Steam tables have been widely used within the foodservice industry for years. Designed to heat pre-cooked foods at safe temperatures, they are most commonly used by caterers, buffet style restaurants and cafeterias. However, as much as steam tables have benefited the industry, they do come with their share of challenges. Using steam is not the most cost effective and efficient option. Energy is required to bring the water to a boil which, in turn, evaporates and requires frequent replacement. Some steam tables offer built-in plumbing options that better accommodate for water auto-fill and drainage issues, but these added costs are not always conducive for every consumer.
When converting to a dry hot well there is no longer the need for additional plumbing or drainage, saving on additional installation and construction costs. Employees are less likely to receive steam-related injuries when changing out food pans and less maintenance is required when compared to the wear and tear steam tables receive from poor water quality and the occasional scorching when wells are accidentally run dry. Several dry hot well options are available and each present a unique opportunity when moving away from the more traditional steam-based food table set-up:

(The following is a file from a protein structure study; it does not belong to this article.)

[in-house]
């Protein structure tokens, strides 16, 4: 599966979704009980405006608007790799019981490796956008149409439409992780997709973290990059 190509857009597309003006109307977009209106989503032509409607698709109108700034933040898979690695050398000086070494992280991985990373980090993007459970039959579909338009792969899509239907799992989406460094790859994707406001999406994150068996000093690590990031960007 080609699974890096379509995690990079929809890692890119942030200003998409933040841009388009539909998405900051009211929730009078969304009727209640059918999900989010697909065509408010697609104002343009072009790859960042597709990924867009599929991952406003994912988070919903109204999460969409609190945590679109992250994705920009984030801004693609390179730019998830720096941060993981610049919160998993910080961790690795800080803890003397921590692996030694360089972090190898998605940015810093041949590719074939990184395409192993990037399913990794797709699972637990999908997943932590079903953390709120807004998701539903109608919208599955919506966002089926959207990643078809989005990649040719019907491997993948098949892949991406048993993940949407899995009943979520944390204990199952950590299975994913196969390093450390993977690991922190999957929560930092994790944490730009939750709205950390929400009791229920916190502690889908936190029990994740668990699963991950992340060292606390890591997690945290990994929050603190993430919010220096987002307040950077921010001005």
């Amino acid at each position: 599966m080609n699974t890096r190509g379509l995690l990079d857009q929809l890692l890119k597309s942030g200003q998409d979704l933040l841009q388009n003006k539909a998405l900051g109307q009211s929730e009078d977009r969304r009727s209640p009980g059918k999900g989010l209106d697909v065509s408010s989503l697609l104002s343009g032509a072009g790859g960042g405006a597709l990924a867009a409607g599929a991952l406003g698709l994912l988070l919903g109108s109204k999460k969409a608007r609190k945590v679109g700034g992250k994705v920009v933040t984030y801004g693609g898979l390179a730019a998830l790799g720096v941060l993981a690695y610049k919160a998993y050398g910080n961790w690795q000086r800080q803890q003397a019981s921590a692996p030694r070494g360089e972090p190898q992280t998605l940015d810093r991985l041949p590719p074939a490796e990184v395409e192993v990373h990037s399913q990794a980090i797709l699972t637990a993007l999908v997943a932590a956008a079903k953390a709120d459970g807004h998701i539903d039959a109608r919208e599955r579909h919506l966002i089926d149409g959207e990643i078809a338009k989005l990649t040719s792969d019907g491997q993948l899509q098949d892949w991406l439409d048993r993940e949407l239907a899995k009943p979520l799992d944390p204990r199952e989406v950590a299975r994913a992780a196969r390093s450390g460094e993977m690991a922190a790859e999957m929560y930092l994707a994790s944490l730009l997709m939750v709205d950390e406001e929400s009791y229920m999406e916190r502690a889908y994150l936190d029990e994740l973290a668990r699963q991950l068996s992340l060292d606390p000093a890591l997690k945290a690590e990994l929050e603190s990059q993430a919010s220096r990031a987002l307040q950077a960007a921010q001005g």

- Radiant heat utilizes heating elements either under the food pan or wrapped in the walls and base of the pan itself.
- Convection units combine heating elements with a fan that circulates the hot air around the food pan. This option often requires insulation and may add a bit of ambient noise.
- Induction heating provides greater heating precision which often equates to greater energy efficiency.
- Conduction heating circulates the heat through the walls and across the bottom of the warming pan which then heats the food pan.
Download our quick reference guide here: Dry Hot Wells